The fuel pump is so constructed as to be inherently trouble-free. By using clean, water-free fuel and
maintaining the fuel filters in good condition, the fuel pump will provide long satisfactory service and require
very little maintenance.
However, if the fuel pump fails to function satisfactorily, first check the fuel level in the fuel tank, then make
sure the fuel-supply valve is open. Also check for external fuel leaks at the fuel line connections and filter
gaskets. Make certain that all fuel lines are connected in their proper order.
Next, check for a broken pump drive shaft or drive coupling. Insert the end of a wire through the pump flange
drain hole, then crank the engine momentarily and note whether the wire vibrates. Vibration will be felt if the
pump shaft rotates.
All fuel pump failures result in no fuel or insufficient fuel being delivered to the fuel injectors and may be
indicated by uneven running of the engine, excessive vibration, stalling at idling speeds or a loss of power.
The most common reason for failure of a fuel pump to function properly is a sticking relief valve. The relief
valve, due to its close fit in the valve bore, may become stuck in a fully open or partially open position due to a
small amount of grit or foreign material lodged between the valve and its bore or seat. This permits the fuel to
circulate within the pump rather than being forced through the fuel system.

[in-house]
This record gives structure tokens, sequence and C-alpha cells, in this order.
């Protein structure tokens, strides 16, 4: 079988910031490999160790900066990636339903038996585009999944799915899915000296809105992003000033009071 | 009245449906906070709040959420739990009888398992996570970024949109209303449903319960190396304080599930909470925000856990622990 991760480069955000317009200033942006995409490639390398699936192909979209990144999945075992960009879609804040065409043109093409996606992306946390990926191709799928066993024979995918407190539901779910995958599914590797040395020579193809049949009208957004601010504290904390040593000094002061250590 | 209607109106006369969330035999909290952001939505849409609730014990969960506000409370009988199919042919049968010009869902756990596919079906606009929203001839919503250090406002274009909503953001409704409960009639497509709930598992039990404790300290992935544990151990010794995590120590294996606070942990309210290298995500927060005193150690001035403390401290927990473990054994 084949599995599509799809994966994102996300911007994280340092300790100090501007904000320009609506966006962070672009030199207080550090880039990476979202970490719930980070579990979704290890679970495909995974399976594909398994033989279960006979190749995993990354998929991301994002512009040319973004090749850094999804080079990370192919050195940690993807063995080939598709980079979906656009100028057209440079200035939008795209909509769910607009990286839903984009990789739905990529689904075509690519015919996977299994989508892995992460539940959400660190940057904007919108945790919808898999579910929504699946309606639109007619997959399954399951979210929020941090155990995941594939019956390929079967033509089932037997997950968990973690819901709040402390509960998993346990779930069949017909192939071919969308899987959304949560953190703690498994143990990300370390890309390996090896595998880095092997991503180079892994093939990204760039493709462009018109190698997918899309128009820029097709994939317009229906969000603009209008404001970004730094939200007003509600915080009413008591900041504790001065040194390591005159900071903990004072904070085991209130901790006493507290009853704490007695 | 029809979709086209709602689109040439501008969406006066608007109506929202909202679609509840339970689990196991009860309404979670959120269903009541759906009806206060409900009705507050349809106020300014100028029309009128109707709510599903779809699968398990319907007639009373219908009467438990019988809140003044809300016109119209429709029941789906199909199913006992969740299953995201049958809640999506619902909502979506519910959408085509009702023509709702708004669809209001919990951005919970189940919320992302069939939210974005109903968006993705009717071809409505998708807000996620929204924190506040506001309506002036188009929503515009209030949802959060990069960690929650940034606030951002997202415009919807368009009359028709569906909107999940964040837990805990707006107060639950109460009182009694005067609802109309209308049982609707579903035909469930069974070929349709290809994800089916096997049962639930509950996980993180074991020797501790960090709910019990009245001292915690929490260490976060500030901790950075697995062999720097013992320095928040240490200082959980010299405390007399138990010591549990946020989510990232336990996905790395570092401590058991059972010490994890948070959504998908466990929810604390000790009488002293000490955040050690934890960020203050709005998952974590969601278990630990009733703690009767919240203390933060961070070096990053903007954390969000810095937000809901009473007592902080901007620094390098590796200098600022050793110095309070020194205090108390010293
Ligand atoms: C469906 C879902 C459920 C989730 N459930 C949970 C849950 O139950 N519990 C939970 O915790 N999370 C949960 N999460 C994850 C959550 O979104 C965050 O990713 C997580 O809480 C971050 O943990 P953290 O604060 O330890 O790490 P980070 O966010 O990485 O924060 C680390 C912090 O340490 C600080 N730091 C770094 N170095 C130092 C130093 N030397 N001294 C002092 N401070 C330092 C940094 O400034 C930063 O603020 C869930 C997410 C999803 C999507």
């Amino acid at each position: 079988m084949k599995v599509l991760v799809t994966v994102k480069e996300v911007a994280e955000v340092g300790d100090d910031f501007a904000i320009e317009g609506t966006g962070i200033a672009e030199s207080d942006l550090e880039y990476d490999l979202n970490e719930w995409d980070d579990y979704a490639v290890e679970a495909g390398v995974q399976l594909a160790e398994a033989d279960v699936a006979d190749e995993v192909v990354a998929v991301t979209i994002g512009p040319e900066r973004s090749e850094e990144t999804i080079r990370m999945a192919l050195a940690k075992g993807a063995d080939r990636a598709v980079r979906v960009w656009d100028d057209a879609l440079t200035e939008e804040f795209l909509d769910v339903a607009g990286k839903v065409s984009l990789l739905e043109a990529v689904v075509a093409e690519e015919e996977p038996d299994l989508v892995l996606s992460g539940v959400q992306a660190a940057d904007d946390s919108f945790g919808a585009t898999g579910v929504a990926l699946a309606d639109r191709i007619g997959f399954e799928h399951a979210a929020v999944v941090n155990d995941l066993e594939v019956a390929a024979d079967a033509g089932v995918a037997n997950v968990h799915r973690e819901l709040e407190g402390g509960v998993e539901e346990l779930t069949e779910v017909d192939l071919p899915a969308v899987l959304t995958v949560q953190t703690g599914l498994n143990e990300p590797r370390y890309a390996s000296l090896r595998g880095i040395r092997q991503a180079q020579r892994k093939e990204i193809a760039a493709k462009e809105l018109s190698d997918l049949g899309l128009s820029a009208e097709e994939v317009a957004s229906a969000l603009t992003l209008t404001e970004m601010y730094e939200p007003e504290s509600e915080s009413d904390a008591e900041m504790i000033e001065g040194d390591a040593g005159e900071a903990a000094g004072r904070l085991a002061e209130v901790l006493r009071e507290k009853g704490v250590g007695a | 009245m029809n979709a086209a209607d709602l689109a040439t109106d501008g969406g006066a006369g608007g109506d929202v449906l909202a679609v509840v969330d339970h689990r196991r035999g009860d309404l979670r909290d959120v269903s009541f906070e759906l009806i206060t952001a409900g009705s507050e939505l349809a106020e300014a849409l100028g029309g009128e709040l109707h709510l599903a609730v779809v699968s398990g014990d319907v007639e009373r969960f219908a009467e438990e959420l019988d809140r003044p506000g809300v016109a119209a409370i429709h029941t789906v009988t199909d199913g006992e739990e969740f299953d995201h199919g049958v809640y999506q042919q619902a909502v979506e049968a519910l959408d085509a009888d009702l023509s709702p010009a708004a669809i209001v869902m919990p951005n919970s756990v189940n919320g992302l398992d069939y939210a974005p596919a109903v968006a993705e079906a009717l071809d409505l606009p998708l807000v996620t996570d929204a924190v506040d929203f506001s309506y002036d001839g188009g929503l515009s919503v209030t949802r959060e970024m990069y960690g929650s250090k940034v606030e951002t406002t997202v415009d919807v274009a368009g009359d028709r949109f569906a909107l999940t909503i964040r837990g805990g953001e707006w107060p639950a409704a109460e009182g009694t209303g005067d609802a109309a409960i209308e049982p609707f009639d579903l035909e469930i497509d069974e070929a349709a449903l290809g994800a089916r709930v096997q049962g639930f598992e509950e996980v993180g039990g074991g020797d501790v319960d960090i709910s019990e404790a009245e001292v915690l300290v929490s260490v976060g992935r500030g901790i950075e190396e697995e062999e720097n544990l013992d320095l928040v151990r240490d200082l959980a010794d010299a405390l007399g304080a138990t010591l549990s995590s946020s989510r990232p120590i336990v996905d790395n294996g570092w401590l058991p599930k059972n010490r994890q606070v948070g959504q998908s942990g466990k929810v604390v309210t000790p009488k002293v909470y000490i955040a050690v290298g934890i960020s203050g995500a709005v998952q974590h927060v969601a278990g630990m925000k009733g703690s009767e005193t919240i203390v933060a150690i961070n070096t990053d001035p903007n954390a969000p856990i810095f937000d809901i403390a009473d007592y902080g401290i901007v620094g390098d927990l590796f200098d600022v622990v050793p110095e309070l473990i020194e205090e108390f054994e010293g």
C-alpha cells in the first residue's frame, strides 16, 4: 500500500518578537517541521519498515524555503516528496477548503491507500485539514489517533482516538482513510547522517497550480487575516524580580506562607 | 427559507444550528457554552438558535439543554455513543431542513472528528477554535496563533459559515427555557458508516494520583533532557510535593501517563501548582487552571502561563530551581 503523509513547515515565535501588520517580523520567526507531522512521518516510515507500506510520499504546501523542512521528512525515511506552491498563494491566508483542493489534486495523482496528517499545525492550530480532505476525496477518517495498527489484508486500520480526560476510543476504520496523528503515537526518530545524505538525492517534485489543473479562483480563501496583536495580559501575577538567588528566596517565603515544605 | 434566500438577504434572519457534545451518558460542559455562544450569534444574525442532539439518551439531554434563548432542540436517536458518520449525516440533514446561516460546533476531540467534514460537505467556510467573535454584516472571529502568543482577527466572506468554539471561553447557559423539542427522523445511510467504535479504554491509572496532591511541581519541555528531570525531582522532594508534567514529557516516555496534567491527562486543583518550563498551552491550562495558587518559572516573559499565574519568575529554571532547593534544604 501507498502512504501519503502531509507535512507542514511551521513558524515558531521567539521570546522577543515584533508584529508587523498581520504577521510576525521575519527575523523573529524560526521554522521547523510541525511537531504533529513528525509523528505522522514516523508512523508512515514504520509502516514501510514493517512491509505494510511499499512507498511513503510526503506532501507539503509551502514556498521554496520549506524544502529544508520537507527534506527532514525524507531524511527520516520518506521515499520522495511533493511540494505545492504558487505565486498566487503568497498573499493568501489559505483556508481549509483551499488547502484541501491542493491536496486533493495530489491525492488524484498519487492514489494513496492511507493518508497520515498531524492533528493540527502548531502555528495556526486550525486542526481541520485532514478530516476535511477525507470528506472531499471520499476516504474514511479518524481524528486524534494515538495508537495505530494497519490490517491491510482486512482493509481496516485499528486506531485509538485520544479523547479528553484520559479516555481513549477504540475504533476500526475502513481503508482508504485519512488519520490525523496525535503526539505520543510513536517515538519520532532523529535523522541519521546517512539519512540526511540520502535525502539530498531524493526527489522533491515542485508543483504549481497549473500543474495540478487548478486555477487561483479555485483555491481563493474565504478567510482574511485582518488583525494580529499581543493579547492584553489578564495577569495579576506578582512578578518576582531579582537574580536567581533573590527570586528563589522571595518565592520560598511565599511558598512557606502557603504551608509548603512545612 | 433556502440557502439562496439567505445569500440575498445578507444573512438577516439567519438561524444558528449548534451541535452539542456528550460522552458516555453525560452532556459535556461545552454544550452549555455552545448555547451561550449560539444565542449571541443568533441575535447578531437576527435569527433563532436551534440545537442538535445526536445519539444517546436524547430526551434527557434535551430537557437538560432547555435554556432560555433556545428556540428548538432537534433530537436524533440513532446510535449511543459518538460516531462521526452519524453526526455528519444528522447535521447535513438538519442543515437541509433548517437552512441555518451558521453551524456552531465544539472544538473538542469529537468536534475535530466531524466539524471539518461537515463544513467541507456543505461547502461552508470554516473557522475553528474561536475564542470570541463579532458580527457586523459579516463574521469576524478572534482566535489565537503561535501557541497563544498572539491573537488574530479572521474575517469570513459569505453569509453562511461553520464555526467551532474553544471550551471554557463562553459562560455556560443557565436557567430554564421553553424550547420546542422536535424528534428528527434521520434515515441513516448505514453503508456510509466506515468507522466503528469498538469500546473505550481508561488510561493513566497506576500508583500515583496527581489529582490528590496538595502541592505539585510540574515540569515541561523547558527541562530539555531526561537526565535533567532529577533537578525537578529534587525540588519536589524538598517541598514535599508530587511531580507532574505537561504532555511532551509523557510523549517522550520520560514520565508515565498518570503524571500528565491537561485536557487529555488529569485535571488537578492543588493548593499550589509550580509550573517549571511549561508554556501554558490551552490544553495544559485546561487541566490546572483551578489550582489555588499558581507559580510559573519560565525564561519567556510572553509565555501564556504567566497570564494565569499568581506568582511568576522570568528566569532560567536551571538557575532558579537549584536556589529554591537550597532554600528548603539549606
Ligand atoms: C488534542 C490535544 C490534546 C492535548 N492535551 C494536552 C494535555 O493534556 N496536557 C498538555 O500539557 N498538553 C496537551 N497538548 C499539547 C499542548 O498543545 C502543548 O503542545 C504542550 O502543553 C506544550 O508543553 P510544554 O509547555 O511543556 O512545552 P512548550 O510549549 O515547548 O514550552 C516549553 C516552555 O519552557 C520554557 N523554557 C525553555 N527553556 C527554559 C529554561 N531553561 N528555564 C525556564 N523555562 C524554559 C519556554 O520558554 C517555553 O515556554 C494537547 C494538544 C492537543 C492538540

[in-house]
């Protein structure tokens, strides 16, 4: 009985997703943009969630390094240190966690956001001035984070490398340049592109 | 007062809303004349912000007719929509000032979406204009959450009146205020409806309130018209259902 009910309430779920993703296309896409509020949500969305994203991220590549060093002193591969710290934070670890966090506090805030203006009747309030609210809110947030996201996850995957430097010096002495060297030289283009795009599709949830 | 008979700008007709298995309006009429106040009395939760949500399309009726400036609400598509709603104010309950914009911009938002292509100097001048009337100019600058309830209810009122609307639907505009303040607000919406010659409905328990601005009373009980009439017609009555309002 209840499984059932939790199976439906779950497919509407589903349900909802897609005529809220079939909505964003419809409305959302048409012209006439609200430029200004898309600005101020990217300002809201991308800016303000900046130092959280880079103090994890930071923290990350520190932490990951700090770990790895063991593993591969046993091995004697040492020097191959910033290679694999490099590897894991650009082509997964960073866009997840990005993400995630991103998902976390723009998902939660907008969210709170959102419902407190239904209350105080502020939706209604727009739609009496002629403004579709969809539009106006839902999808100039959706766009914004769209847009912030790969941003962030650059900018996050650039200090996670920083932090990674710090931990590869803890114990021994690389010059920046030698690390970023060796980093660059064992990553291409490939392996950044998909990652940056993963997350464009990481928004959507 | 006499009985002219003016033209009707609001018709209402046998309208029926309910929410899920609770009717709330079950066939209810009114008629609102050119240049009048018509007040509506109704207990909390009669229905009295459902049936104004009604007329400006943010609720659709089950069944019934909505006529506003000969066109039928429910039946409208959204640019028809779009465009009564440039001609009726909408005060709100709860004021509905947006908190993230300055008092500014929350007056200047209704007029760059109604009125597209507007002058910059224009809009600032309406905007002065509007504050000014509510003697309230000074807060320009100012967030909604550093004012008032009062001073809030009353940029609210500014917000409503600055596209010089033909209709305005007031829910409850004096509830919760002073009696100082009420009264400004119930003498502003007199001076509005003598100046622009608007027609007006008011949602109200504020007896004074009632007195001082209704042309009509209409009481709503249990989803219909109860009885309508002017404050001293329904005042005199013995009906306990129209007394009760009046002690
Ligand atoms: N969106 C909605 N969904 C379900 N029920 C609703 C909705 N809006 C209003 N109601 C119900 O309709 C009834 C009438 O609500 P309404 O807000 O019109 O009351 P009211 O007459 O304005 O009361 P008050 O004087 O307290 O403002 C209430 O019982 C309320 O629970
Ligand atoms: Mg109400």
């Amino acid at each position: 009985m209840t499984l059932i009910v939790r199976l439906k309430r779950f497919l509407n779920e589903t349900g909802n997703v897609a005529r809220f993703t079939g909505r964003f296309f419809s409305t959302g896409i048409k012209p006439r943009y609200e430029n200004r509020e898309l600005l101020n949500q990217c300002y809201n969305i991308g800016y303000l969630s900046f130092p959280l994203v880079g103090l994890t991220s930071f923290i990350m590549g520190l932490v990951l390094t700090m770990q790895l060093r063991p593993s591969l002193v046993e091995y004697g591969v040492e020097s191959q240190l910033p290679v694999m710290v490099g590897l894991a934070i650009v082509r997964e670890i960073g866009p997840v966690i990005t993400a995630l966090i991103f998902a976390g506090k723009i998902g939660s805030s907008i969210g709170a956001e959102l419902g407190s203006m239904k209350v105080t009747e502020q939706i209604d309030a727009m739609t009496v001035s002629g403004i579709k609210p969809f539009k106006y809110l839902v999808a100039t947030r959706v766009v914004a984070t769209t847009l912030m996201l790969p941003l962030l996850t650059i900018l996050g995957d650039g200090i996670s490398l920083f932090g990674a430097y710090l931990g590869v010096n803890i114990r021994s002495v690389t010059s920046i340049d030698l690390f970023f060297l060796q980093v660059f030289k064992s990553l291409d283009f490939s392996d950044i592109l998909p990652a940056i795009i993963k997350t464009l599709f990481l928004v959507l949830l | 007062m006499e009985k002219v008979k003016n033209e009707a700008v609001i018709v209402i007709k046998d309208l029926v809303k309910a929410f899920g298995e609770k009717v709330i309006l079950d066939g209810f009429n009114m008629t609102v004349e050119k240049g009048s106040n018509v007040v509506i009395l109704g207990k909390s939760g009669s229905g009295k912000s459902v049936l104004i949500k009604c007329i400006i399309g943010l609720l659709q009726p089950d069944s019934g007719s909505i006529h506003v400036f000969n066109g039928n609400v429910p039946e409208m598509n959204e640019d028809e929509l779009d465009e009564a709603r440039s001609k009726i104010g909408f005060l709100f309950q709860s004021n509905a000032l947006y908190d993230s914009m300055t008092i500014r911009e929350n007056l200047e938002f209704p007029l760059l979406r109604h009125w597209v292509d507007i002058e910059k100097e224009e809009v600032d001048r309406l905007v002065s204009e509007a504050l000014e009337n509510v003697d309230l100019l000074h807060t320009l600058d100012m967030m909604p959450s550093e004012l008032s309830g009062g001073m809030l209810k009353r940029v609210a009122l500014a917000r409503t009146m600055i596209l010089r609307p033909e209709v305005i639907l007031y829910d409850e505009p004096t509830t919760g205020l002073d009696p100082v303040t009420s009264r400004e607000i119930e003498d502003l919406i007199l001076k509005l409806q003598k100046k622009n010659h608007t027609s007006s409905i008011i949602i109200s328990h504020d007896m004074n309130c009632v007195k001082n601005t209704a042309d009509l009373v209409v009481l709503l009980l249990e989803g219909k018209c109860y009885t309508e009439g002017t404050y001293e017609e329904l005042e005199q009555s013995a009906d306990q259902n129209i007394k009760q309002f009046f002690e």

Therefore, if the fuel pump is not functioning properly, remove the relief-valve plug, spring and pin and check
the movement of the valve within the valve bore. If the valve sticks, recondition it by using fine emery cloth to
remove any scuff marks. Otherwise, replace the valve. Clean the valve bore and the valve components.
Then lubricate the valve and check it for free movement throughout the entire length of its travel. Reinstall the
After the relief valve has been checked, start the engine and check the fuel flow at some point between the re-
stricted fitting in the fuel-return manifold at the cylinder head and the fuel tank.
CHECKING FUEL FLOW
1. Disconnect the fuel-return hose from the fitting at the fuel tank and hold the open end in a convenient
receptacle (Fig. 1).
2. Start and run the engine at 1200 rpm and measure the fuel flow. Refer to Engine Operating Conditions for
the specified quantity per minute.
3. Immerse the end of the fuel hose in the fuel in the container. Air bubbles rising to the surface of the fuel will
indicate air being drawn into the fuel system on the suction side of the pump. If air is present, tighten all fuel
line connections between the fuel tank and the fuel pump.
4. If the fuel flow is insufficient for satisfactory engine performance, then:
a. Replace the element in the fuel strainer. Then start the engine and run it at 1200 rpm to check the fuel